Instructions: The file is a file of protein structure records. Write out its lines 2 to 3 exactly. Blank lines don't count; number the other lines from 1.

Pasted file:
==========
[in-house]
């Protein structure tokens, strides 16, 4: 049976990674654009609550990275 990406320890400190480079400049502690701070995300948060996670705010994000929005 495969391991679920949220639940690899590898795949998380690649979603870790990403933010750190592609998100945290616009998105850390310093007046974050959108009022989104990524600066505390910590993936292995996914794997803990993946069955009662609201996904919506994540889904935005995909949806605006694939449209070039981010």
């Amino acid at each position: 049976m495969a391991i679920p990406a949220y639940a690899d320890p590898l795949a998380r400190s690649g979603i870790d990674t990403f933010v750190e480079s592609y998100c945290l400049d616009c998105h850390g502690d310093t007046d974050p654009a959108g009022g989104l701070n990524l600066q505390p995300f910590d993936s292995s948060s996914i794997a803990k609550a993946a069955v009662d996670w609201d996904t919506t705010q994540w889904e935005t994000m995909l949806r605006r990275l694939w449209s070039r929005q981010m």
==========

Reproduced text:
């Protein structure tokens, strides 16, 4: 049976990674654009609550990275 990406320890400190480079400049502690701070995300948060996670705010994000929005 495969391991679920949220639940690899590898795949998380690649979603870790990403933010750190592609998100945290616009998105850390310093007046974050959108009022989104990524600066505390910590993936292995996914794997803990993946069955009662609201996904919506994540889904935005995909949806605006694939449209070039981010």
């Amino acid at each position: 049976m495969a391991i679920p990406a949220y639940a690899d320890p590898l795949a998380r400190s690649g979603i870790d990674t990403f933010v750190e480079s592609y998100c945290l400049d616009c998105h850390g502690d310093t007046d974050p654009a959108g009022g989104l701070n990524l600066q505390p995300f910590d993936s292995s948060s996914i794997a803990k609550a993946a069955v009662d996670w609201d996904t919506t705010q994540w889904e935005t994000m995909l949806r605006r990275l694939w449209s070039r929005q981010m």